LondonTower bridgePhoto: Colin CC 4.0 International no changes made
However, Tower Bridge is more imposing than London Bridge and was not completed until 1884. Visitors can see one of the most famous bridges in the world, with breathtaking views from the footbridges, 45 meters above the River Thames. The middle part is completely made of glass, so watch out if you are afraid of heights. The Tower Bridge Experience also includes an exhibition in the two towers, with information about the history behind the bridge. Both bridges are very special and it is definitely worth walking over them.
Buckingham Palace LondonPhoto: Diliff CC 3.0 Unported no changes made
Buckingham Palace is the palace of the Royal Family of England. It was built in 1703 for the Earl of Buckingham John Sheffield. In 1912, the facade of the impressive building was modernized. The palace has no less than 775 rooms and 78 bathrooms. The building contains a swimming pool, a ballroom, a clock collection with 356 bells, a doctor's post and a cafeteria for the staff of the Royal family. The palace is so big that it has its own zip code: SW1A 1AA. Several princes and princesses were born in Buckingham Palace, including Prince Charles. There are usually a number of rooms open to the public.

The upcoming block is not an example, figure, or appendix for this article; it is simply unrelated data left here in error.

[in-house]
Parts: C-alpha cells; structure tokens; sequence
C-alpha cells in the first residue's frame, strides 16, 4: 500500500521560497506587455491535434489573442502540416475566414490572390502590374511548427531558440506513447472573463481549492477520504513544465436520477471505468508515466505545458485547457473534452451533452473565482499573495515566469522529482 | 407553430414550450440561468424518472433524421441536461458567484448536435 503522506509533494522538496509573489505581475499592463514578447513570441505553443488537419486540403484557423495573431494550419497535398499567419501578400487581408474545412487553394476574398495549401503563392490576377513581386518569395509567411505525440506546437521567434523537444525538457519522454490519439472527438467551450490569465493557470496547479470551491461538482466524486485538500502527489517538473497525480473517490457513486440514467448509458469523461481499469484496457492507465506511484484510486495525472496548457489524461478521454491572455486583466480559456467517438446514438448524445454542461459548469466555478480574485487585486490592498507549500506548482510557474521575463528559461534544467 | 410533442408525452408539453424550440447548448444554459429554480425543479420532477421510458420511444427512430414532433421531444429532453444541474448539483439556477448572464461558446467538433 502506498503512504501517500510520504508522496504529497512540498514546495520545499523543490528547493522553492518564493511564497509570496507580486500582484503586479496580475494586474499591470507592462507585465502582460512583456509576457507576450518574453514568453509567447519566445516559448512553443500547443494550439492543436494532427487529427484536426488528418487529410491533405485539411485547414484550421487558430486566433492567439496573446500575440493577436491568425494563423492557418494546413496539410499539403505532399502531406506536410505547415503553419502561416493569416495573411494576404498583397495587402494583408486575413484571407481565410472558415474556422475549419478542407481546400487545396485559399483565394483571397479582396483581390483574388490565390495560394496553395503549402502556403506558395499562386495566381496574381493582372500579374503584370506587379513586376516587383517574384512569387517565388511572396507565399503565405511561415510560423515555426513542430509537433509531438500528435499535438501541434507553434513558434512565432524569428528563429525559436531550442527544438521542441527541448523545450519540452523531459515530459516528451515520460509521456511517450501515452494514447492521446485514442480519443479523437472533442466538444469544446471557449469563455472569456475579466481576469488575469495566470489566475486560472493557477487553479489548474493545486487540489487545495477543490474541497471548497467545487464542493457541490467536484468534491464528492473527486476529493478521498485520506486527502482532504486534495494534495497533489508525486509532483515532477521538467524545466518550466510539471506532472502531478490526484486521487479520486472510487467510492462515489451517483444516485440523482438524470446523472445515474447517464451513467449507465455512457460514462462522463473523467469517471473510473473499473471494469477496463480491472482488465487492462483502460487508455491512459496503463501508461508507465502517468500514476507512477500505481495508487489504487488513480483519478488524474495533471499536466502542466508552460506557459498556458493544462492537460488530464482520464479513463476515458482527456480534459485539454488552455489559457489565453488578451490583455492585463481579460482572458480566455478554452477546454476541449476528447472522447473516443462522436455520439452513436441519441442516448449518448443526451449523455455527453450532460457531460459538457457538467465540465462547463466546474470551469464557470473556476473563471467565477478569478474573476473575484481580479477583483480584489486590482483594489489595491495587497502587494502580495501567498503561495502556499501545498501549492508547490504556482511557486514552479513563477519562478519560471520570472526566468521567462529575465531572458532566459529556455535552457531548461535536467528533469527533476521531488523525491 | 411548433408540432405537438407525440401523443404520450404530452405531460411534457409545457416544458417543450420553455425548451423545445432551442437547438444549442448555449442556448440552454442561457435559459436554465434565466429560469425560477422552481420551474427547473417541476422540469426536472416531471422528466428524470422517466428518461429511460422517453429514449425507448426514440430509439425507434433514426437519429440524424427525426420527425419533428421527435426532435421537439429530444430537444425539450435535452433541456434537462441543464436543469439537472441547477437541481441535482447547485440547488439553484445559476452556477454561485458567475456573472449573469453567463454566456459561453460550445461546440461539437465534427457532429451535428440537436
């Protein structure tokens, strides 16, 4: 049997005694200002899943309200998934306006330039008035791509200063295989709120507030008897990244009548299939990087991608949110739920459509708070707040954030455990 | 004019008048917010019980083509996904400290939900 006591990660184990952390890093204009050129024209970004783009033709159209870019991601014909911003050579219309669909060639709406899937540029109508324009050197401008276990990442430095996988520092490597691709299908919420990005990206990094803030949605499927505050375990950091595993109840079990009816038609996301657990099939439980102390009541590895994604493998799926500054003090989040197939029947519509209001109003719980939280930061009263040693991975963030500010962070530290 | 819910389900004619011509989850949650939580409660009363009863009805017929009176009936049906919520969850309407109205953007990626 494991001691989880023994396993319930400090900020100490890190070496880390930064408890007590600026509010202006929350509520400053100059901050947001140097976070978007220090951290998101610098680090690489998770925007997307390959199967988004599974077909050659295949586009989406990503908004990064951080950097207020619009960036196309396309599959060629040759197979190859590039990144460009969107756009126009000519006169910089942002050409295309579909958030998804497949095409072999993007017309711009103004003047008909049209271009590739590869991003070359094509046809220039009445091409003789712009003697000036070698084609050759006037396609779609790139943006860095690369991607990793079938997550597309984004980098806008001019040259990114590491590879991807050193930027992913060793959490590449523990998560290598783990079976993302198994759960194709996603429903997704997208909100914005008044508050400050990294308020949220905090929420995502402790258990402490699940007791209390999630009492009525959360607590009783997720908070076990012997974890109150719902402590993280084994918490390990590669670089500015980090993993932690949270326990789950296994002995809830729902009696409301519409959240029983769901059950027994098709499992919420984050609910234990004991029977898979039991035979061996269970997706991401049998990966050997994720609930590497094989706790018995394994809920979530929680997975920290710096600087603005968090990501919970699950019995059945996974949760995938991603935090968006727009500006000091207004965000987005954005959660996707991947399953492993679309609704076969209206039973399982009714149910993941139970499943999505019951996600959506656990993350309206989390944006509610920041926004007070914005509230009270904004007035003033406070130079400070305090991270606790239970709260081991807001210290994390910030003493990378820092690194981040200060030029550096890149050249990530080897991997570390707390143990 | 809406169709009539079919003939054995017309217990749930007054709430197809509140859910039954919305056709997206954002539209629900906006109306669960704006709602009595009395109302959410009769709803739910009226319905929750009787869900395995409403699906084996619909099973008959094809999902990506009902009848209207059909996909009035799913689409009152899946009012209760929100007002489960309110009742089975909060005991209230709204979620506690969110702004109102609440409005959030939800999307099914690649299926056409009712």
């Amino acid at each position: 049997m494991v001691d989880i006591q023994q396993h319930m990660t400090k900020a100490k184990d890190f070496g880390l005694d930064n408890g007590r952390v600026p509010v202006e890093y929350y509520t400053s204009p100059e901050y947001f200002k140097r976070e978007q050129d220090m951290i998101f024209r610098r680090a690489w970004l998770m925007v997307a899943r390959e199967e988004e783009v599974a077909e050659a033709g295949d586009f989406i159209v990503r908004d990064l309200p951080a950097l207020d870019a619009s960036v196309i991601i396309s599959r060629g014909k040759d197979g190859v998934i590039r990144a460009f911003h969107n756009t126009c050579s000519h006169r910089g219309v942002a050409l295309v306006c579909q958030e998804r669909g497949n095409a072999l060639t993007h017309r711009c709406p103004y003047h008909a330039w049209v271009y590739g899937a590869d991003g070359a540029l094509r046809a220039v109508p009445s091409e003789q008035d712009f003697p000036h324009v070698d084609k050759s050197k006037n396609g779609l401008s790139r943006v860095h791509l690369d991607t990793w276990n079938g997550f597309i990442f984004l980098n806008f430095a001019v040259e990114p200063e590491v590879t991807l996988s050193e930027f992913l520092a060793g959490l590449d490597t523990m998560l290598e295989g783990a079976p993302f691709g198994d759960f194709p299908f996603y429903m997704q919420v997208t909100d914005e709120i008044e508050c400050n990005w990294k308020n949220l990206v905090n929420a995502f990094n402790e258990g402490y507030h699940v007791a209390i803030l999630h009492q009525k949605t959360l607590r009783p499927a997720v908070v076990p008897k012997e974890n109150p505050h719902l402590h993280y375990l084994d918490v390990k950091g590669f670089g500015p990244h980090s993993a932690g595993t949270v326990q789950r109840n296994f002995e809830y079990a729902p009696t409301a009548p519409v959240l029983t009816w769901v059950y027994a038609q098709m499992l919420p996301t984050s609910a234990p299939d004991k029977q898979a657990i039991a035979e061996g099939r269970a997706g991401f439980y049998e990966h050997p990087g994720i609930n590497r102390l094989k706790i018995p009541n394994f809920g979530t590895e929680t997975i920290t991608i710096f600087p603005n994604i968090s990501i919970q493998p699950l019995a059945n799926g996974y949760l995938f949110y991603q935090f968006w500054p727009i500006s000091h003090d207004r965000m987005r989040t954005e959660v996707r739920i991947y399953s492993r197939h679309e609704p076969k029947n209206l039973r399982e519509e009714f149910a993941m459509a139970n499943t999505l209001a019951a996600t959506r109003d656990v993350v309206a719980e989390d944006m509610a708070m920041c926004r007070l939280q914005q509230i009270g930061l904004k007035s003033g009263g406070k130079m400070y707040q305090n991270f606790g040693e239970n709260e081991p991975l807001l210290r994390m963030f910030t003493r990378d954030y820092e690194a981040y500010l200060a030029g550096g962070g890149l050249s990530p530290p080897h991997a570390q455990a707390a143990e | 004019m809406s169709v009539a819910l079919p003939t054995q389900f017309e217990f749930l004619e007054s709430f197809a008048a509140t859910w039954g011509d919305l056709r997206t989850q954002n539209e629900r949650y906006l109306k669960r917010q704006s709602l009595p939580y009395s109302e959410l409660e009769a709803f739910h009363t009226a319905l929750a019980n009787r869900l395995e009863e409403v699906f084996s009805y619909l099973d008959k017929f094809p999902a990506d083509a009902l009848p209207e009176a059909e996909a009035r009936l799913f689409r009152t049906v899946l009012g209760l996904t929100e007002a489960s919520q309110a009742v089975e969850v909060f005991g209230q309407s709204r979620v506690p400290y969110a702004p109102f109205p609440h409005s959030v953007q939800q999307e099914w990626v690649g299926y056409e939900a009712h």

St paul's Cathedral LondonPhoto: Mark Fosh CC 2.0 Unported no changes made
St. Paul's Cathedral is a spectacular cathedral and one of Sir Christopher Wren's most breathtaking creations. The cathedral was built between 1675 and 1708 after the old church was destroyed during the Great Fire of London in 1666. St. Paul's looks very grand from the outside. But step inside to enjoy her further grandeur and see the huge dome from below. The dome itself is of epic proportions and about 34 meters in diameter and clearly visible in the London skyline.
Houses of Parliament in LondonPhoto: Mgimelfarb in the public domain
The Houses of Parliament can be found next to Westminster Bridge and are also known as the Palace of Westminster. The building was originally built in the Middle Ages, then rebuilt between 1840 and 1870, after significant fire damage. This palatial structure includes both the House of Commons and the House of Lords. Big Ben is a huge clock tower and without doubt one of the most famous of London's many attractions. The world's third tallest free-standing structure of its kind, this iconic clock tower was built in 1858 and has a thirteen-ton clock.
Westminster Abbey LondonPhoto: Sir James CC 3.0 Unported no changes made